Improving Regional Situational Awareness During Fuel Emergencies in the New York Tri-State Areas: Lessons from Superstorm Sandy

Lead PI: Robert M. Hallman, Ke Wei

Unit Affiliation: Center on Global Energy Policy (CGEP)

July 2016 - Ongoing
North America ; New York
Project Type: Research Outreach

DESCRIPTION: The large-scale disruption of fuel supplies caused by Superstorm Sandy brought the vulnerabilities of the New York Tri-state fuel supply system into sharp relief. In the three and one-half years since the storm, concerns about extreme weather and overall energy security have only grown, leading policymakers at all levels, fuel suppliers to the region and related power providers to examine how this system can be strengthened against future risks.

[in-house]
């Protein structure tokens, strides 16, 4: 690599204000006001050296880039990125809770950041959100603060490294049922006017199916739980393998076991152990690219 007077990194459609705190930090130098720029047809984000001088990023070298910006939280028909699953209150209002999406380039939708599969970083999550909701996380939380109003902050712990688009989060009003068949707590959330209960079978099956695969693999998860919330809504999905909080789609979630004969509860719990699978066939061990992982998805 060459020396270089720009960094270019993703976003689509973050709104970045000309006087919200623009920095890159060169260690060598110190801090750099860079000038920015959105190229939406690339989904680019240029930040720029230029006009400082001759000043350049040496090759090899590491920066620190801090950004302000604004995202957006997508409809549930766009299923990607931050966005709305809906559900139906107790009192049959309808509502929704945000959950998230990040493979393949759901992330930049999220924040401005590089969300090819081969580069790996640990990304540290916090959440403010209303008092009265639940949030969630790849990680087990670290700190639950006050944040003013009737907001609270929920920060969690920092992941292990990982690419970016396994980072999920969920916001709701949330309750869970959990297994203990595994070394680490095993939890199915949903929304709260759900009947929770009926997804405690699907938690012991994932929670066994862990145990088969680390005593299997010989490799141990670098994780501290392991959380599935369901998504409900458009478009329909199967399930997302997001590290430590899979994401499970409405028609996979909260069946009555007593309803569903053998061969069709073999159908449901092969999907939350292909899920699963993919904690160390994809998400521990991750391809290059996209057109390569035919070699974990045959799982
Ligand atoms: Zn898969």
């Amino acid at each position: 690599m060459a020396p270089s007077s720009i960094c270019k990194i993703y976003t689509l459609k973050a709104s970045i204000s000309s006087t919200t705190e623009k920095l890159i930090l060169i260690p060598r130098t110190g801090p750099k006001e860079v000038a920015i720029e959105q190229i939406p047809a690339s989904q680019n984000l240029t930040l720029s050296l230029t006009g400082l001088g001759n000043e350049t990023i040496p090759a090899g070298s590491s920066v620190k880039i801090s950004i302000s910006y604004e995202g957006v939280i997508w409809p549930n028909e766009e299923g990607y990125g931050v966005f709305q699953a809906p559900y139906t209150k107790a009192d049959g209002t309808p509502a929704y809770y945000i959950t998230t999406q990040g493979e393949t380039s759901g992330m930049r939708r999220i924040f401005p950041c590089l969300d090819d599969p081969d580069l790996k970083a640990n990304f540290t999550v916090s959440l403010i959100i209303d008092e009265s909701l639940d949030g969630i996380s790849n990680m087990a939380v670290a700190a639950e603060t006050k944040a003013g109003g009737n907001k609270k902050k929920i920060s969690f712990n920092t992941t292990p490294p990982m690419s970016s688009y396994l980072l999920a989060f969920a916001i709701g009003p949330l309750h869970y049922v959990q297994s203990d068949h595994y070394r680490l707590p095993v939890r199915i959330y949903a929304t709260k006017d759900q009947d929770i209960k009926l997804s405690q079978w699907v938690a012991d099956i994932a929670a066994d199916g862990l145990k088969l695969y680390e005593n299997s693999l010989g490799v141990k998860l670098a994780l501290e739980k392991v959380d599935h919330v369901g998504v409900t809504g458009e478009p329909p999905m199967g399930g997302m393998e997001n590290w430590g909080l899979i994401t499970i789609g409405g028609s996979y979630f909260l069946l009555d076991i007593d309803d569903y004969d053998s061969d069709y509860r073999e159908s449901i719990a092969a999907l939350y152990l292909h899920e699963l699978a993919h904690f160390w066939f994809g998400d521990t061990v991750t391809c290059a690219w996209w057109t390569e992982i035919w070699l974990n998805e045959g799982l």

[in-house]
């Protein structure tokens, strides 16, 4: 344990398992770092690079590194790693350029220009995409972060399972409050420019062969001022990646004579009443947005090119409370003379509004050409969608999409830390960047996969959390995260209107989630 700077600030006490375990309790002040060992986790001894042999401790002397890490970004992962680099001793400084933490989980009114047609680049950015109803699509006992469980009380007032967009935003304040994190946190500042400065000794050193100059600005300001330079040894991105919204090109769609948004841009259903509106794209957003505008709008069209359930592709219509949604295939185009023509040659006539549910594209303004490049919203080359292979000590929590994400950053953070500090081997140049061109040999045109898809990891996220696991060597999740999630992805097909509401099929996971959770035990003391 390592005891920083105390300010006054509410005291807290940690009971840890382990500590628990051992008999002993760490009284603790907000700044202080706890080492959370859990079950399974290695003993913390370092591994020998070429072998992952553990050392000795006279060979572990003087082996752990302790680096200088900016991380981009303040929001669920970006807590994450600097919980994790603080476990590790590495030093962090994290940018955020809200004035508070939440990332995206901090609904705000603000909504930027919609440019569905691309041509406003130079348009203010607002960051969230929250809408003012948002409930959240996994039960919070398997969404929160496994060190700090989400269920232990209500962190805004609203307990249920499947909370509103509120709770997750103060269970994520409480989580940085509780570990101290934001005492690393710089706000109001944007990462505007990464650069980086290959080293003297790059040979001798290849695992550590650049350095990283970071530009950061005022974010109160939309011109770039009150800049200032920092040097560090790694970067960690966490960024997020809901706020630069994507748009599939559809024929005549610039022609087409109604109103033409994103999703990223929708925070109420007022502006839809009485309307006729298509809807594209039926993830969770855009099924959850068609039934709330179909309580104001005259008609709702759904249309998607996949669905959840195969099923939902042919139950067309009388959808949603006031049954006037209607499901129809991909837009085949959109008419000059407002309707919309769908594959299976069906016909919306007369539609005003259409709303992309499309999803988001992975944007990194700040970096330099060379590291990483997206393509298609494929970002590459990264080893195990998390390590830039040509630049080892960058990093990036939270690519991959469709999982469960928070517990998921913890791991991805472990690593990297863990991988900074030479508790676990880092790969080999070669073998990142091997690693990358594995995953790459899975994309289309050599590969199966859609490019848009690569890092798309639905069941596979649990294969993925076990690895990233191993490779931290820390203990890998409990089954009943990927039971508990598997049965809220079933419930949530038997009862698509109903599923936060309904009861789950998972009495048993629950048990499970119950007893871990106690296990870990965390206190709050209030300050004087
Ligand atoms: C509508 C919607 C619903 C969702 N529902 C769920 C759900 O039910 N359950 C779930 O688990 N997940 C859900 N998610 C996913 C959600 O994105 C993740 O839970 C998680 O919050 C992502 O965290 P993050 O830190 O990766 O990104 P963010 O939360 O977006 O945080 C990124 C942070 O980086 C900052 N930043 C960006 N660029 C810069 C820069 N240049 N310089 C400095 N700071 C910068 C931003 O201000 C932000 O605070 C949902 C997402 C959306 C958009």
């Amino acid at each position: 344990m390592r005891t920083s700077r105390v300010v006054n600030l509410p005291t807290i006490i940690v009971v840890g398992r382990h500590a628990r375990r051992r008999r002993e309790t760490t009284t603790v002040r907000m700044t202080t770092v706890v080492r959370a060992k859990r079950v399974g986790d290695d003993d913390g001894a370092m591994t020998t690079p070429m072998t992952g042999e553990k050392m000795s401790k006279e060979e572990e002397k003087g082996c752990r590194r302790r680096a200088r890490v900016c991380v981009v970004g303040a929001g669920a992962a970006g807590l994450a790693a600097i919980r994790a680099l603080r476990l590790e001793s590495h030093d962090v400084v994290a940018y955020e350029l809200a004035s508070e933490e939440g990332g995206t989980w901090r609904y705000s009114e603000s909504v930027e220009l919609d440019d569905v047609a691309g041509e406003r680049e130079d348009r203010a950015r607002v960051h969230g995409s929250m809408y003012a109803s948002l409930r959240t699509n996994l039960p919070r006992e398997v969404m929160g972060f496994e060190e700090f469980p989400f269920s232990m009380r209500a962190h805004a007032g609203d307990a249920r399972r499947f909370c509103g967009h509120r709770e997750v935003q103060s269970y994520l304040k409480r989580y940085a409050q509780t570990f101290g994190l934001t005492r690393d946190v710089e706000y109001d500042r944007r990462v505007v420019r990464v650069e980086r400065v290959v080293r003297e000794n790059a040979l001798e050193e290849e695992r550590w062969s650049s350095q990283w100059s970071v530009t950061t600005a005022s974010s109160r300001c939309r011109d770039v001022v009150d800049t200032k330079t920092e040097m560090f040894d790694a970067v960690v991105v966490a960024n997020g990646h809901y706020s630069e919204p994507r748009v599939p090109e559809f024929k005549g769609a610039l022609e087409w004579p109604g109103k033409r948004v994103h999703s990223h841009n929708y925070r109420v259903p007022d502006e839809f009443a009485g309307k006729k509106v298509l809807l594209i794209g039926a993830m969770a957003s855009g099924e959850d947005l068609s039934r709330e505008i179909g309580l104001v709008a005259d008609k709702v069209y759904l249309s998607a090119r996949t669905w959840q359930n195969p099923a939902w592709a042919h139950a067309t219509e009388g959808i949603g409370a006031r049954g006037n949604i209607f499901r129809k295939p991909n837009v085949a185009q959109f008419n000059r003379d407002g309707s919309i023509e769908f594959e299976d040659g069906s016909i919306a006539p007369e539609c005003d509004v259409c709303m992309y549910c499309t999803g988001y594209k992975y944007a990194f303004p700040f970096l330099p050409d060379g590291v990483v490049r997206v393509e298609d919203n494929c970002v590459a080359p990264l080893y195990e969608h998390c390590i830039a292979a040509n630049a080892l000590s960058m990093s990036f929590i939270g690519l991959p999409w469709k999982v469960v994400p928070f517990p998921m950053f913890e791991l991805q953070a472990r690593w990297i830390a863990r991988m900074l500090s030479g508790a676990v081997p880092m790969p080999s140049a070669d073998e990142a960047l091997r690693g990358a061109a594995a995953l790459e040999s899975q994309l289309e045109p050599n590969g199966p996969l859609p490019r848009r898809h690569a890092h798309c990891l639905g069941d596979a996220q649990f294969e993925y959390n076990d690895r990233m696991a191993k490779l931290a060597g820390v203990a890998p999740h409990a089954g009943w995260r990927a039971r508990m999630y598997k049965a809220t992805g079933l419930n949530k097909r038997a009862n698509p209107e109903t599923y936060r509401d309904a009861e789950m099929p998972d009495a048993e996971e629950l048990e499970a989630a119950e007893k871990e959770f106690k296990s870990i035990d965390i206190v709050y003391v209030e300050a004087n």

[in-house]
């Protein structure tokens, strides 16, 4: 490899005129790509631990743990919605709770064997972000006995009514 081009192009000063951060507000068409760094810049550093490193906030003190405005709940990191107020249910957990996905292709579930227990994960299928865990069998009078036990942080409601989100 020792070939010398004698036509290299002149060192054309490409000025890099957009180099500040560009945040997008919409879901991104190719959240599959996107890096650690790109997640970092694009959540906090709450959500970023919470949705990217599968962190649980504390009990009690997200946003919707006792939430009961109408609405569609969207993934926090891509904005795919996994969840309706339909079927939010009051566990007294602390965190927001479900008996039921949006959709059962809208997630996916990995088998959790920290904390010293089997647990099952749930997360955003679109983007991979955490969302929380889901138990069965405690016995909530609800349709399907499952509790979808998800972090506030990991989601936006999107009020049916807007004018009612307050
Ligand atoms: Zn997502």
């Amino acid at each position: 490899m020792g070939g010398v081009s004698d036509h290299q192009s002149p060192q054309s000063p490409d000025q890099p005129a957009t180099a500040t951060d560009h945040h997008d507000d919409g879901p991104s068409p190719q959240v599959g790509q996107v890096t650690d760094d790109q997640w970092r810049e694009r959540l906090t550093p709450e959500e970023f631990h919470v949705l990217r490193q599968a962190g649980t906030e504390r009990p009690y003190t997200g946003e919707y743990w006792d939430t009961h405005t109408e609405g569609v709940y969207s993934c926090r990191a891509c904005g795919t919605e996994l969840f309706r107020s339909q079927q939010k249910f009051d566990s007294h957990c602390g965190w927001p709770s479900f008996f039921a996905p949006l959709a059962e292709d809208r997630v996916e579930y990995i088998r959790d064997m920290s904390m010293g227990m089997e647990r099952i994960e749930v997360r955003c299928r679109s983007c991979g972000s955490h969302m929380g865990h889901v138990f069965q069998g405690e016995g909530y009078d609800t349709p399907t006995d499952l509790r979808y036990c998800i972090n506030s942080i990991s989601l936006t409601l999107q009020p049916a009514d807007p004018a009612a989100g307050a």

In a series of forums with senior-level, regional industry and government officials convened by the Center on Global Energy Policy at Columbia University’s School of International and Public Affairs (CGEP) initiated in 2014, public sector situational awareness was identified as a critical problem exposed by Sandy. Situational awareness, in this context, refers to the quick, reliable, and efficient communication of information between the private sector and the public sector critical to understanding the fuel supply system in real time and restoring its operations during emergencies. It also includes the need for prompt sharing of this critical information between and among public officials at all levels of government responsible for emergency preparedness and response. Access to this information is essential for public officials to evaluate and implement response measures as well as to credibly inform the public of rapidly changing conditions, and for private and public sector coordination.